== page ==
Holi Festival: India's Spring Festival

Photographs and Text by Palani Mohan

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A riot of color, spirituality and exuberance, Holi is perhaps India’s most joyful and spectacular event. The spring festival is celebrated across the country, starting with the lighting of bonfires to signify the burning of demons. There are several versions of its origins, but all relate to Lord Krishna who is one of the best-loved gods in the Hindu pantheon. According to legend, Krishna complained to his mother about the contrast between his dark complexion and his consort Radha's fair appearance, so Krishna's mother decided to apply color to Radha's face – an act now mirrored by countless millions.

Holi originated in northern India but its wide appeal has seen it spread across the land, and even become embraced by non-Hindus who celebrate enthusiastically with their neighbors. The epicenter of the event, though, is Vrindavan, a holy city three hours from Delhi, which is closely associated with Krishna, who was raised there according to Hindu mythology.

At the height of Holi, I pushed my way through tens of thousands of people thronging the narrow lanes of the ancient city, carried along with them towards the Krishna temple which is the focus of celebrations. From far away I could hear the thundering noise of those gathered there, clapping their hands, chanting, and making the earth shudder with the drum-like pounding of their feet on the expansive marble floors.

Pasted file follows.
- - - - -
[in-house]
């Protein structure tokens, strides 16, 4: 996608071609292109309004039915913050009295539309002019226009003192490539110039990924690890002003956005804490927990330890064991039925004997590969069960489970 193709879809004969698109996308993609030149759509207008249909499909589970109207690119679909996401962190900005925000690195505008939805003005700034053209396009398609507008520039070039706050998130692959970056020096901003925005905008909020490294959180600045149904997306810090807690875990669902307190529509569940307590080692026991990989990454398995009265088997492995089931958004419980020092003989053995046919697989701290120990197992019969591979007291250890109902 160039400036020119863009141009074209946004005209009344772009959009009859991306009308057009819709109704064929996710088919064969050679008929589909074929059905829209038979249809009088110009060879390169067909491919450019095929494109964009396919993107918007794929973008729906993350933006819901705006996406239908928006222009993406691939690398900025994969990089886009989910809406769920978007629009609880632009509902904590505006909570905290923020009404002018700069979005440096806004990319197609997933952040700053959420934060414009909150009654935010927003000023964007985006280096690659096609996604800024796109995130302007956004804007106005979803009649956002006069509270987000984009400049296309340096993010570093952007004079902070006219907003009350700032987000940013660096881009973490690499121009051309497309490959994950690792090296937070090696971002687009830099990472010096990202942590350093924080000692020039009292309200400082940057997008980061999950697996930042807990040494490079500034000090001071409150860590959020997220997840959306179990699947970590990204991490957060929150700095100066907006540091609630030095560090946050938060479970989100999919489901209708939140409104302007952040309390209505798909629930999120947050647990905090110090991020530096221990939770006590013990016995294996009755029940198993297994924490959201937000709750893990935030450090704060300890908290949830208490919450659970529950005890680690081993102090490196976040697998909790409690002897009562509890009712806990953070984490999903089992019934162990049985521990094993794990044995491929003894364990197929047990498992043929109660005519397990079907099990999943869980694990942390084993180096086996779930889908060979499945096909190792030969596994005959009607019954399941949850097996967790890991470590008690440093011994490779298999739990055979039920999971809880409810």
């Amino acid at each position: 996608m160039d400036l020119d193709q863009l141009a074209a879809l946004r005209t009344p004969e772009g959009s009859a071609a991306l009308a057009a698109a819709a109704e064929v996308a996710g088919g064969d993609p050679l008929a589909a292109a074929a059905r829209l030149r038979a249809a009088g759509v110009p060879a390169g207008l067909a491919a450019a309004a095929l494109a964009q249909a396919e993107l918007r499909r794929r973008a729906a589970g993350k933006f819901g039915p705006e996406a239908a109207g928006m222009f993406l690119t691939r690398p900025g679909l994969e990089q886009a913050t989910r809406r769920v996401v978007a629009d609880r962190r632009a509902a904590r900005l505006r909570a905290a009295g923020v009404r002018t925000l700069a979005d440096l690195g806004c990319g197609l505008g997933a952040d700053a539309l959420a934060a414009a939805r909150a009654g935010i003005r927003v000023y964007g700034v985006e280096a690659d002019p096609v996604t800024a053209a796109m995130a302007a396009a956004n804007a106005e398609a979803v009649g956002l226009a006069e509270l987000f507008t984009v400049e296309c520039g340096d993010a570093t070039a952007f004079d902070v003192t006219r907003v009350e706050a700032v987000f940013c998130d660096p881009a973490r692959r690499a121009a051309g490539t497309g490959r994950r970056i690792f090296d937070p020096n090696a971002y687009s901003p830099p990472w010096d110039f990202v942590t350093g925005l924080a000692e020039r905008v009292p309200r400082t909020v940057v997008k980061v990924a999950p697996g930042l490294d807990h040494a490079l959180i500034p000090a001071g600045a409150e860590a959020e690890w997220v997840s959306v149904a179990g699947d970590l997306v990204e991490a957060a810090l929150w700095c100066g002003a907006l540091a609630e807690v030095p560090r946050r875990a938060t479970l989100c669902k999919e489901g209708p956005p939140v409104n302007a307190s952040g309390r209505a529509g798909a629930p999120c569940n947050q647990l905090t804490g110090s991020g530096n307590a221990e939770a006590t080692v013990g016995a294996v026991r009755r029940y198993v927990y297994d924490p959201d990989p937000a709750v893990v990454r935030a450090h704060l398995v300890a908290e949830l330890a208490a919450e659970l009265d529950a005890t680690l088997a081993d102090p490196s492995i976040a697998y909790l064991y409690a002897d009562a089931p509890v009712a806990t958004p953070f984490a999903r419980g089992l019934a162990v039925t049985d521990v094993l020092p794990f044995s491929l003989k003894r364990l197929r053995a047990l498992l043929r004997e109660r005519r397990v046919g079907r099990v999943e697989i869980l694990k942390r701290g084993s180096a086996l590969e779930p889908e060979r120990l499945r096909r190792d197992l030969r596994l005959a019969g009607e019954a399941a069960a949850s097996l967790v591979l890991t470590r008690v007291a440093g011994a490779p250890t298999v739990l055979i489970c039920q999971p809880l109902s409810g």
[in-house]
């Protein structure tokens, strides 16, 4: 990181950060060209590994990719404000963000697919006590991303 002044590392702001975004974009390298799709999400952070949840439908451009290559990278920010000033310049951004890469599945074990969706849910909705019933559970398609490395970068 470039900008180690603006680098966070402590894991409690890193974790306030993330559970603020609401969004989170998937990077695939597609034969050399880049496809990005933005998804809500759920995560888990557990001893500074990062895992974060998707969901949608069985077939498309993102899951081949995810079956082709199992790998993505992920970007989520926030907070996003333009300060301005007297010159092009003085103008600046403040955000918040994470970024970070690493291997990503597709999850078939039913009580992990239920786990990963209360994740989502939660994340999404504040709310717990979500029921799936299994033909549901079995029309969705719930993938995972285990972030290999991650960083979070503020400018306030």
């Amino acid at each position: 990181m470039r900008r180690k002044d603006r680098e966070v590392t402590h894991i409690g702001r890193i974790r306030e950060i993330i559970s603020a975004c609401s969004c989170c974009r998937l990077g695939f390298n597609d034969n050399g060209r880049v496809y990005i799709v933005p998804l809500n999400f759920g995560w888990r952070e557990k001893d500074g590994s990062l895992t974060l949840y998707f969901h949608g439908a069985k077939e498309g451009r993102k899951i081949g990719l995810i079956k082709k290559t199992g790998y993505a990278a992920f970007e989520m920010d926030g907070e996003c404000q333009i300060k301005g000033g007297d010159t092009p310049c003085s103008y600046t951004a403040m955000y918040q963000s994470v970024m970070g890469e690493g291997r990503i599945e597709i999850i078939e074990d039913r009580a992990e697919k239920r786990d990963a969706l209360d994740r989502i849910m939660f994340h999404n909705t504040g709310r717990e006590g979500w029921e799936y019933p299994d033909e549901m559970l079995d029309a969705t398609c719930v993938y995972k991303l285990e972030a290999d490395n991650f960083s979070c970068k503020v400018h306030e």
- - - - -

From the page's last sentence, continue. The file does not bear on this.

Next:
Just minutes after venturing out I was already coated with colored powder, pelted by shouting crowds on the balconies and windows overhead, and doused with colored water chucked from rooftops. On street level, strangers smear each other’s faces with the vivid colors – pink, yellow, red and green, in an outpouring of laughter, joy and broad smiles. The powder buries its way into ears, nose, hair and clothes – and cameras – but it is impossible to object to the good-humored assaults.

Devotees arm themselves with plastic bags of colored powders piled high on pushcarts and rickety tables, in front of multi-colored vendors who urge passersby to stock up before entering the Krishna temple. As hundreds of thousands of devotees pour into the temple, the atmosphere becomes electrifying, and clouds of pink and yellow and green that puff upwards like a thousand magic spells obscure the surging crowd.

Their focus is an image of Lord Krishna which is kept concealed behind a curtain, and like a DJ building up a crowd at a dance party, the priests periodically bring them to a crescendo by moving the curtain aside, sending their spirits soaring as they cheer and hold their children aloft. They dance with their hands aloft, fingers pushing into the air, euphoric despite the pushing and shoving, and the choking clouds of colored dust.

Women use their saris to shield their faces, and children are swathed with scarves as they sit on their fathers’ shoulders. Even the elderly are caught up in the powerful ebb and flow of the crowd, but no one complains. It’s an intensely spiritual and emotional experience, even for the irreligious

A full color edit of 53 images are available.